Workers will soon be able to put together a mash-up using enterprise data with the same ease that it takes to create a web 2.0 application, IBM predicts.
Mash-ups are services that combine information from multiple sources to create a new service.
Popular examples include online maps that allow users to find listings for rental apartments and homes for sale, or even available shelters after a disaster.
"This idea of the Long Tail is applicable not just to data, but to applications," Rod Smith, research fellow and vice president of emerging internet technologies at IBM, told vnunet.com.
'The Long Tail' describes a phenomenon whereby a large number of blogs or users can create a lucrative niche market for goods or advertisers.
The term was coined by Chris Anderson, editor-in-chief of Wired magazine, and is considered one of the driving forces behind web 2.0.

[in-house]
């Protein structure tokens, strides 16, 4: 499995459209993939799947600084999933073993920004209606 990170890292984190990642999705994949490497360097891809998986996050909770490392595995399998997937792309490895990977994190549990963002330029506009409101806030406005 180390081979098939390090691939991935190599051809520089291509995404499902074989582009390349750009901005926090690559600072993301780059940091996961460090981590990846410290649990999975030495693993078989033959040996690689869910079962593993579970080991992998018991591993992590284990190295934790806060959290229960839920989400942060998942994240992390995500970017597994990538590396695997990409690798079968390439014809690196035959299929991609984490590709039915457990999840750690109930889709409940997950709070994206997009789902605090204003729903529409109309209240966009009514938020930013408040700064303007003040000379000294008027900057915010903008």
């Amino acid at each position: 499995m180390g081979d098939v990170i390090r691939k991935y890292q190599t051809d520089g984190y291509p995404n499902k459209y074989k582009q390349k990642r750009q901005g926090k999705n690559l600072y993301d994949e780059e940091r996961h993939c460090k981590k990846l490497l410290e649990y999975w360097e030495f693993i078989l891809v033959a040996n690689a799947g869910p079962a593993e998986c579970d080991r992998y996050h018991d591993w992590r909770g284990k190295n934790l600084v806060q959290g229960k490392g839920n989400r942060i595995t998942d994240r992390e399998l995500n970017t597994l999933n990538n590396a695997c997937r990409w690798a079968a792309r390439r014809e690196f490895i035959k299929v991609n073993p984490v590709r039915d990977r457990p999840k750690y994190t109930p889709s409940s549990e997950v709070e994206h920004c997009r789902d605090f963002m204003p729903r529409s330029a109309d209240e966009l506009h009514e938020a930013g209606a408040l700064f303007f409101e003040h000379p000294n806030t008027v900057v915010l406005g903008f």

In business applications, the Long Tail could allow firms to cut back on research and development spending, enabling them to switch from a mass marketing to a niche marketing model.
Firms could switch from offering a few products to millions of people, to offering millions of products that cater to small groups of customers.
A business version of a web 2.0 application could allow companies to combine weather information, for example, with their enterprise data.
IBM has built a service that combines information about ships with weather data, allowing workers at a shipping company to track the location of a vessel, its route and destination.
To the end user, web 2.0 might look like it is all about combining data streams. But it requires a large IT infrastructure component to make it work for businesses.
The data stream needs to be made available as an XML feed to allow it to be coupled to other information, and often has to be pulled from legacy applications that lack standard support for such features.
The infrastructure aspect will be delivered by service oriented architectures, another emerging technology that has mostly focused on the reuse of code within a company.
But the technology also allows software to be built from ready-made components, each of which offers a unique functionality.
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